Taylor Rapp is almost certainly faster than Jake Browning.

But he (reportedly) didn’t show it on Monday.

After Browning ran the 40-yard dash in 4.74 seconds at the NFL Combine last month, Rapp — who is continuing to recover from a groin injury that kept him out of the Rose Bowl — registered a time between 4.74 and 4.77 seconds, according to tweets from NFL Network’s Daniel Jeremiah and NFL Draft analyst Rob Rang.

The 6-foot, 200-pound safety and 2018 All-American opted not to run the 40 at the combine and instead wait until UW’s pro day. It appears that strategy didn’t pay much dividends on Monday, as Rapp’s time would have topped just two total defensive backs who participated in Indianapolis last month.

Meanwhile, according to Rang, Gaskin improved his 40-time from 4.58 seconds at the combine to 4.56 seconds at the Husky pro day on Monday.

Rapp declined to speak with the media. But Gaskin was satisfied with his performance, regardless of where he was asked to run.


“(It’s nice) just being on your home turf a little bit more. But it’s all the same,” Gaskin said. “There’s a lot of eyes and you want to impress everybody that’s here – even my parents. My dad’s behind y’all right now. I want to impress everybody here. That’s what it’s about.”

The 5-10, 193-pound running back certainly impressed throughout a decorated four-year UW career, snagging program records for career rushing yards (5,323), rushing touchdowns (57) and total touchdowns (62). But on Monday, at least, that’s not how he defined success.

“It was great, in the sense of being around my best friends and having fun every day and getting better every day,” Gaskin said. “I think I couldn’t be more thankful for the people I was around in this program. I guess it reflects with the records and all that type of stuff, but that’s not really what I think I was about.

“I was just having fun and trying to win games. I was able to accomplish that. We won a lot of games. We lost some big ones, but we won a lot of games.”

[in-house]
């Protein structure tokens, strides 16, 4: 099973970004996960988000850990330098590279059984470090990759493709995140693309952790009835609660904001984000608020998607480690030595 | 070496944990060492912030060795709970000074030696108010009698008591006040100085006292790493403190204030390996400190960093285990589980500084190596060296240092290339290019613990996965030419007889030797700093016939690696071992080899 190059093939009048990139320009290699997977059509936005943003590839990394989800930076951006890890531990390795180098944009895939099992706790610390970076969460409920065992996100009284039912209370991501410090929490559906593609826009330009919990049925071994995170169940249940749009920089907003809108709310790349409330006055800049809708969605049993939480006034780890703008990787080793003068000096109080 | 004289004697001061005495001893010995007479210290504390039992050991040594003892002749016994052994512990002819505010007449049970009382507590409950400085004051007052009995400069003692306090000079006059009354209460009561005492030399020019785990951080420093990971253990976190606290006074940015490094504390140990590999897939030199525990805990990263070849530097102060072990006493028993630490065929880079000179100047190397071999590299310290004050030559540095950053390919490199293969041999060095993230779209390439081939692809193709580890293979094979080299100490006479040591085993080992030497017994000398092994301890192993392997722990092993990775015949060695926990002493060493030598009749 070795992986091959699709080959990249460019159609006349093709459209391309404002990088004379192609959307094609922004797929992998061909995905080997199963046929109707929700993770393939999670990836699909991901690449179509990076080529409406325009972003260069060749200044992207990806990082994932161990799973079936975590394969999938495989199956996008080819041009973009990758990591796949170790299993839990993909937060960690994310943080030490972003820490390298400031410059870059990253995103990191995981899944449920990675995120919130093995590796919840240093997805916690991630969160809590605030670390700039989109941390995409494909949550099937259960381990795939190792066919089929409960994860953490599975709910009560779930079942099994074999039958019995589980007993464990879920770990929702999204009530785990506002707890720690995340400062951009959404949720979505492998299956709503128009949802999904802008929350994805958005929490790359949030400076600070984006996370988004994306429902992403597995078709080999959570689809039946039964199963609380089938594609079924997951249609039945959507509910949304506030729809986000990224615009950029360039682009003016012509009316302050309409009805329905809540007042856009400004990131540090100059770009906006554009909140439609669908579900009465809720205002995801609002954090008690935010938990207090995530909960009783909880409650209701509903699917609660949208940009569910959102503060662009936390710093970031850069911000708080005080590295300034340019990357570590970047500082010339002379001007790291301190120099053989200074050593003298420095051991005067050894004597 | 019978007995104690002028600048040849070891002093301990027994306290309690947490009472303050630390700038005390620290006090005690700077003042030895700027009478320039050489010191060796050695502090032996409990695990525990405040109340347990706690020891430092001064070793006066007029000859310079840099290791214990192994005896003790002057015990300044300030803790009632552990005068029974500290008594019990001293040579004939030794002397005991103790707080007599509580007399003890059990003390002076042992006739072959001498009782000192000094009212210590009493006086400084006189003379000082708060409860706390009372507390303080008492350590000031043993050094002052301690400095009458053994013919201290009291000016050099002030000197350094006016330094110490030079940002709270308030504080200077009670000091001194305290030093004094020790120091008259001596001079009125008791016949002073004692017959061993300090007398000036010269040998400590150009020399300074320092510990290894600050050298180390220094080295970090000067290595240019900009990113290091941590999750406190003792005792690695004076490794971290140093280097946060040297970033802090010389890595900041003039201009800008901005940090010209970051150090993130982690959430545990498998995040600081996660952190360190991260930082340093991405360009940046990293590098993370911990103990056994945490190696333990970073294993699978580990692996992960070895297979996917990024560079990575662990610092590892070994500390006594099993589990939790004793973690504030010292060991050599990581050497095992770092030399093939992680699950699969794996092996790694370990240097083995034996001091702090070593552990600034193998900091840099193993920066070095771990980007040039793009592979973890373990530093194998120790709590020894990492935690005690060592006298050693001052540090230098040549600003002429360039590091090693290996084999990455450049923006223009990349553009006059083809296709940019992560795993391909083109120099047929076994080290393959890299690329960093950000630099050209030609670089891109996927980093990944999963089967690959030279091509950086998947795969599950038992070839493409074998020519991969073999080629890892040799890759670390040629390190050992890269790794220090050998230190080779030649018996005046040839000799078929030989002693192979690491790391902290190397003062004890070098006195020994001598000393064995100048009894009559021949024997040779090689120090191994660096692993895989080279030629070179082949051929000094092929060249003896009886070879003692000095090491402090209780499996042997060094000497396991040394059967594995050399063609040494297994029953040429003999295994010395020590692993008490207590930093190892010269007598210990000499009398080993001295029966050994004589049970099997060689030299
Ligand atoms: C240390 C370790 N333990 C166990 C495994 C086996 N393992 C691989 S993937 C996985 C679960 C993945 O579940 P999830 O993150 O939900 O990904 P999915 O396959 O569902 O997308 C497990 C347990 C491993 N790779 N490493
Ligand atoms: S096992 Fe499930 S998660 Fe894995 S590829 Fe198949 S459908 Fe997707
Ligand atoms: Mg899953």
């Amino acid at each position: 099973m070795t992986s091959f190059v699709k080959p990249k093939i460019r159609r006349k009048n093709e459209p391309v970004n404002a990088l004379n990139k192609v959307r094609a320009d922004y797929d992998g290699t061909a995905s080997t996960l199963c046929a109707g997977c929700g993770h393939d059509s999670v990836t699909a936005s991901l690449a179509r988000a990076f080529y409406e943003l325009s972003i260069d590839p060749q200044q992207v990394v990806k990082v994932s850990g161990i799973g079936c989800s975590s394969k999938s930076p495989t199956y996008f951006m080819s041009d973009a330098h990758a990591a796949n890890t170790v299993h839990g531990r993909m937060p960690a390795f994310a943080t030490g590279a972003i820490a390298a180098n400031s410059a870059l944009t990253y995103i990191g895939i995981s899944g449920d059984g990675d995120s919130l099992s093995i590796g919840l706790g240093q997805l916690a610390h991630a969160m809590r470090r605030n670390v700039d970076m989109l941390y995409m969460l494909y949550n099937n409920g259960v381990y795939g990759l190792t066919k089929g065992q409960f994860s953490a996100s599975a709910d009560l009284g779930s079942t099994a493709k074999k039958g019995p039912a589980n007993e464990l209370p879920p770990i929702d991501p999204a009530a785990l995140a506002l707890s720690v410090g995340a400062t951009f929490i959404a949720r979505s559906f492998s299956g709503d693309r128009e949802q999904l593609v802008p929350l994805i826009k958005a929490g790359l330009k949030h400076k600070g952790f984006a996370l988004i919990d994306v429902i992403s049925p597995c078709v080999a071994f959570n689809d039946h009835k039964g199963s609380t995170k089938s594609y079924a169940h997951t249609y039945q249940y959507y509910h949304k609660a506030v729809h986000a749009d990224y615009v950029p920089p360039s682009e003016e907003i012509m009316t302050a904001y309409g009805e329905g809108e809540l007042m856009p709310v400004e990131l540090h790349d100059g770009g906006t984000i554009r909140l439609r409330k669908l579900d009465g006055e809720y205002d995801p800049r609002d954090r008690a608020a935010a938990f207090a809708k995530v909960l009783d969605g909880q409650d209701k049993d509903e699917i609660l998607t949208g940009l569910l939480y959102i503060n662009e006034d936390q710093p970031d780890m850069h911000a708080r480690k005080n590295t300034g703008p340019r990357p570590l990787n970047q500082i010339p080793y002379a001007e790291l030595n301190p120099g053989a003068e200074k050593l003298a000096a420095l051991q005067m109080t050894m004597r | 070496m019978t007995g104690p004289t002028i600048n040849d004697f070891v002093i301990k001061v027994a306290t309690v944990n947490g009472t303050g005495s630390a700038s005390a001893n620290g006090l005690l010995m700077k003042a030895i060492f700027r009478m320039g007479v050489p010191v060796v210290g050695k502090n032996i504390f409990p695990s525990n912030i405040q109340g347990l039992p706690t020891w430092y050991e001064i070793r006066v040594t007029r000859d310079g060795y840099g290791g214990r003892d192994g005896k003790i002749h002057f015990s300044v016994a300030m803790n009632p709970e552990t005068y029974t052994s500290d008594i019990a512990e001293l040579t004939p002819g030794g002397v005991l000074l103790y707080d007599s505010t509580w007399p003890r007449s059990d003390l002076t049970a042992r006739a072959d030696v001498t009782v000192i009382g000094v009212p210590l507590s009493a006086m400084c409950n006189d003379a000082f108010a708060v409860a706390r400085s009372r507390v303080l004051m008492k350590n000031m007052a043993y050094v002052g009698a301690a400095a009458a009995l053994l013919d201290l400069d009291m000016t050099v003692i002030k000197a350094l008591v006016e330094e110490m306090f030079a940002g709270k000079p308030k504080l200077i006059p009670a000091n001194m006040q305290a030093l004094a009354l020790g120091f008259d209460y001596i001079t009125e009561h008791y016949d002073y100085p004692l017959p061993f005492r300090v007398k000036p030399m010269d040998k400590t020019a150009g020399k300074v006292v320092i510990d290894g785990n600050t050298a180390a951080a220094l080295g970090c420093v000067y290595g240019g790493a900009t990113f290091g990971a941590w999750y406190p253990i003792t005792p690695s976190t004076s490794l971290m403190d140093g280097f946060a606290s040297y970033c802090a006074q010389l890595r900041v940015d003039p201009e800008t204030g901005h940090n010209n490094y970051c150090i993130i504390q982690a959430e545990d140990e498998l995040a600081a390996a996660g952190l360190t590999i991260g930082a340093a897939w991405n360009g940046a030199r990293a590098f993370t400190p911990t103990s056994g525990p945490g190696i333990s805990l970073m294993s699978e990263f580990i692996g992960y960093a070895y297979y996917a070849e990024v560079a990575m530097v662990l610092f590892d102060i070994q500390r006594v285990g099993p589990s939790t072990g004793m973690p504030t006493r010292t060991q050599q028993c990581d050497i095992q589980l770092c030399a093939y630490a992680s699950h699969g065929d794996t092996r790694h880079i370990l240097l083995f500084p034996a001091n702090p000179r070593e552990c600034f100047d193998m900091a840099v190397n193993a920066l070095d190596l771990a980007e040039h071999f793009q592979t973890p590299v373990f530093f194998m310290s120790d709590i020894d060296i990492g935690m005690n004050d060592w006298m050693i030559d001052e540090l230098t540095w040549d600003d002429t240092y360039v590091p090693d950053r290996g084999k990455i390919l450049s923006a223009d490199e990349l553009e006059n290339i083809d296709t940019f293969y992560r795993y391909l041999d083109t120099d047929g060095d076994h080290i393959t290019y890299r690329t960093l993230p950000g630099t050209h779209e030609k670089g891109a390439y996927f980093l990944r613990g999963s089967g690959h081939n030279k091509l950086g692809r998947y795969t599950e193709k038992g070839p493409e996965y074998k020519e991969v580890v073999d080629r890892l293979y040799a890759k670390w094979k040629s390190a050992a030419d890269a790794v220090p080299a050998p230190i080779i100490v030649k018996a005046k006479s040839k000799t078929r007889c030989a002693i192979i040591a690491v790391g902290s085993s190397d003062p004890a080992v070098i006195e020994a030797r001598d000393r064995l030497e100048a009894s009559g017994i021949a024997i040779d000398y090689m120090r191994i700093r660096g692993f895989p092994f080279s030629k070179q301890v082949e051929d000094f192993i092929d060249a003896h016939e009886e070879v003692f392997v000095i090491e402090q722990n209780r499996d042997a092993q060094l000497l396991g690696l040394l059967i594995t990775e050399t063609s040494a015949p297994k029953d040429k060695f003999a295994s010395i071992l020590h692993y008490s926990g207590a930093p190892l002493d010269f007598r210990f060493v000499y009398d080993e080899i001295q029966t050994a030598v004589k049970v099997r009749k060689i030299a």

Browning impresses in throwing session

A 53-game starter, Browning also won a lot of games (though critics can argue about the extent of his positive contributions).

But the 6-2, 210-pound senior had a simpler objective on Monday.


“I’ll give you one guess. What do you think?” Browning said with a grin.

“Arm strength?” a certain anonymous Times reporter replied.

“There you go,” Browning said. “I just wanted to show my arm’s gotten stronger. I’ve done a bunch of different stuff to work on that. I feel like I showed that.”

Browning showed a lot during an extensive throwing session — running just about every kind of route, evading pressure and rolling out to either side. The departing senior — who threw for 12,296 yards and 94 touchdowns in a productive four-year career — was plenty accurate, and the improved arm strength was evident.

“He was slinging that thing,” Gaskin said. “From his last three months, he got a lot better. He has everything, all the intangibles, being a leader and all that type of stuff. Just to see his arm get a lot stronger is a big, big thing.”

Added Browning: “I think you prepare so hard for (pro day) that you’re ready for it to be here, and by the time it actually comes you’ve gone through a mock pro day like 12 times. So you’re ready to finally do the real thing. I felt good about it.”